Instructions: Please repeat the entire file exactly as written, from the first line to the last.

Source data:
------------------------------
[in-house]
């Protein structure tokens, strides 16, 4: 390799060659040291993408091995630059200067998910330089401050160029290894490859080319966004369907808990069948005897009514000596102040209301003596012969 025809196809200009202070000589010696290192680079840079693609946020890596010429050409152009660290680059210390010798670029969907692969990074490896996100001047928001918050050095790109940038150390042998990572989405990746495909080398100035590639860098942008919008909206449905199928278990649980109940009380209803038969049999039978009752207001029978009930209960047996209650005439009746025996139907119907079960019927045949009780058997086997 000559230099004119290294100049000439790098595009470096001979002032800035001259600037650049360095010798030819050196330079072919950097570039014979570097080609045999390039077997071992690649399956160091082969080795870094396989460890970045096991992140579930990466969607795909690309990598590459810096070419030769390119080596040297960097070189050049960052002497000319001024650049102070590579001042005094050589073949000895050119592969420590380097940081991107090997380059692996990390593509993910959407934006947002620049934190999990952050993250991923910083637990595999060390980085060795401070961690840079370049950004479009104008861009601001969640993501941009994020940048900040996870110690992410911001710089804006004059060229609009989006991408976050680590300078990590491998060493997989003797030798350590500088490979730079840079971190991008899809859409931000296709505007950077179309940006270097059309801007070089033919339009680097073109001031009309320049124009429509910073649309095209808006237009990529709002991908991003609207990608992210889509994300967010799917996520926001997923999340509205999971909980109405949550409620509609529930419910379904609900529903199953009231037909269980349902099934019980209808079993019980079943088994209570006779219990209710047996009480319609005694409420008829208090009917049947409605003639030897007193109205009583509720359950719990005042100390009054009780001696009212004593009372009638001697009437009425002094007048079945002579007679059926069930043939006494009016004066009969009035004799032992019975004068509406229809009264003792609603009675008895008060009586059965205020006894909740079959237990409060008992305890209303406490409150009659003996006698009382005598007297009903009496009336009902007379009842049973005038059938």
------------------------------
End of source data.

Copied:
[in-house]
């Protein structure tokens, strides 16, 4: 390799060659040291993408091995630059200067998910330089401050160029290894490859080319966004369907808990069948005897009514000596102040209301003596012969 025809196809200009202070000589010696290192680079840079693609946020890596010429050409152009660290680059210390010798670029969907692969990074490896996100001047928001918050050095790109940038150390042998990572989405990746495909080398100035590639860098942008919008909206449905199928278990649980109940009380209803038969049999039978009752207001029978009930209960047996209650005439009746025996139907119907079960019927045949009780058997086997 000559230099004119290294100049000439790098595009470096001979002032800035001259600037650049360095010798030819050196330079072919950097570039014979570097080609045999390039077997071992690649399956160091082969080795870094396989460890970045096991992140579930990466969607795909690309990598590459810096070419030769390119080596040297960097070189050049960052002497000319001024650049102070590579001042005094050589073949000895050119592969420590380097940081991107090997380059692996990390593509993910959407934006947002620049934190999990952050993250991923910083637990595999060390980085060795401070961690840079370049950004479009104008861009601001969640993501941009994020940048900040996870110690992410911001710089804006004059060229609009989006991408976050680590300078990590491998060493997989003797030798350590500088490979730079840079971190991008899809859409931000296709505007950077179309940006270097059309801007070089033919339009680097073109001031009309320049124009429509910073649309095209808006237009990529709002991908991003609207990608992210889509994300967010799917996520926001997923999340509205999971909980109405949550409620509609529930419910379904609900529903199953009231037909269980349902099934019980209808079993019980079943088994209570006779219990209710047996009480319609005694409420008829208090009917049947409605003639030897007193109205009583509720359950719990005042100390009054009780001696009212004593009372009638001697009437009425002094007048079945002579007679059926069930043939006494009016004066009969009035004799032992019975004068509406229809009264003792609603009675008895008060009586059965205020006894909740079959237990409060008992305890209303406490409150009659003996006698009382005598007297009903009496009336009902007379009842049973005038059938």